FOFA is the acronym for the government’s Future of Financial Advice reforms but it might as well stand for “F..k off (non-ASX participant) Financial Advisers.”
Let me explain why the FOFA legislation passed into law last week actively discriminates against ASIC licensed non-ASX participants like my company, ANDIKA Pty Ltd (AFSL# 297069). The relevant section is below:
Brokerage fees given to representatives
(6) The monetary benefit is not conflicted remuneration if:
(a) the benefit consists of a percentage, of no more than 100%, of a brokerage fee that is given to a provider who is a participant in a licensed market; and
(b) the provider gives the benefit to a representative of the provider; and
(c) the provider has anti-churning arrangements in place.
The evil part of 7.7A.4.12 (6) (a) is the fact that this legislation WAS amended to specifically discriminate against ASIC licensed non-ASX participants. From the 1st July 2013, ASX participant firms WILL be allowed to continue to charge their Retail clients brokerage. The same ASIC AFS Licensed non-ASX participants, like ANDIKA (and approximately 450 other small AFS licensed firms), WON’T be able to charge their Retail clients brokerage. The law as it stands actively discriminates against the non-ASX participants. This provision was inserted late in the proceedings, and the amendments have been made and passed into law without consultation with the non-ASX participant AFS Licence holders. In my opinion, this will ensure that non-ASX participants will be crushed, and reeks of either malice or outright idiocy.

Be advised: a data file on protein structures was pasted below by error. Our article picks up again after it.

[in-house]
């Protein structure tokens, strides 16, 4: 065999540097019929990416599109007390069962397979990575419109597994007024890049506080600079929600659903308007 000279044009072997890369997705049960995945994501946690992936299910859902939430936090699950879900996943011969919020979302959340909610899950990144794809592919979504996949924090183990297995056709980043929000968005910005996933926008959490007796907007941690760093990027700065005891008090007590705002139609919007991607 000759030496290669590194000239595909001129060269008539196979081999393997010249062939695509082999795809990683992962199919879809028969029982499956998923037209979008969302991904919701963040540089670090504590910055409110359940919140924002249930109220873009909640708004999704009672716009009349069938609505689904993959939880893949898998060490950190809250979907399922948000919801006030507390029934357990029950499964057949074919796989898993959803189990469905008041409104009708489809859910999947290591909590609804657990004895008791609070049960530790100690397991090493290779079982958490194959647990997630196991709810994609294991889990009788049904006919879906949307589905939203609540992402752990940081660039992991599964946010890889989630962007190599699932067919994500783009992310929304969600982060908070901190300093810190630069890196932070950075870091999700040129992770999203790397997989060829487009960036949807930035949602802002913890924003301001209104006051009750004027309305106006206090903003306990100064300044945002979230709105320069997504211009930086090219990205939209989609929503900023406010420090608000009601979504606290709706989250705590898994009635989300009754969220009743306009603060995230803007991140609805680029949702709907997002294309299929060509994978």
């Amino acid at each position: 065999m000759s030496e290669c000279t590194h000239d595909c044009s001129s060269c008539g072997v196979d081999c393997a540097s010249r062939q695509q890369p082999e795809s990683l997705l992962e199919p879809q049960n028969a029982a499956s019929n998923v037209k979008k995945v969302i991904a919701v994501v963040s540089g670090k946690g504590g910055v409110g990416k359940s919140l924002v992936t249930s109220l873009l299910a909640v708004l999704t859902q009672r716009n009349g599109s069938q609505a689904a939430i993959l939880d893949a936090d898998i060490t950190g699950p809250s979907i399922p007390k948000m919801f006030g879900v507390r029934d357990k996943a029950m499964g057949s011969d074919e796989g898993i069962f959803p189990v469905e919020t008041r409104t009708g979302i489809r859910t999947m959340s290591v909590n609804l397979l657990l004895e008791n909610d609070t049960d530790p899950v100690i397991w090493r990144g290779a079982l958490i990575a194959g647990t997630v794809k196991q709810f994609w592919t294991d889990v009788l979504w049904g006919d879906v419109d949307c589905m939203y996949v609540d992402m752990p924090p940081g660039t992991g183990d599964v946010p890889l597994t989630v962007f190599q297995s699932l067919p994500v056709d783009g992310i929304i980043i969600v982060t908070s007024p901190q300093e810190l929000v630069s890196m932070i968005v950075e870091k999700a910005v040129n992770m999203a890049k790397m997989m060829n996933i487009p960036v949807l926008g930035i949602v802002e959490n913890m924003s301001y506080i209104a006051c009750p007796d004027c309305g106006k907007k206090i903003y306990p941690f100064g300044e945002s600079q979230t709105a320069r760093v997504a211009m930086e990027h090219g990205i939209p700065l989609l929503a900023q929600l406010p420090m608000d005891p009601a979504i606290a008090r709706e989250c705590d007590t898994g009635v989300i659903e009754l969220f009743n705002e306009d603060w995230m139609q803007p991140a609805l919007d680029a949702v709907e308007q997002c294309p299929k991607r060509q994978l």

I have heard anecdotally that the Stockbrokers Association of Australia (SAA), (led by Managing Director and CEO, Mr. David Horsfield), lobbied the Minister and Treasury hard for this amendment (refer to the copy of email below from the SAA that was sent to all member CEO's, Retail Broking Committee, and Retail Compliance Sub-Committee).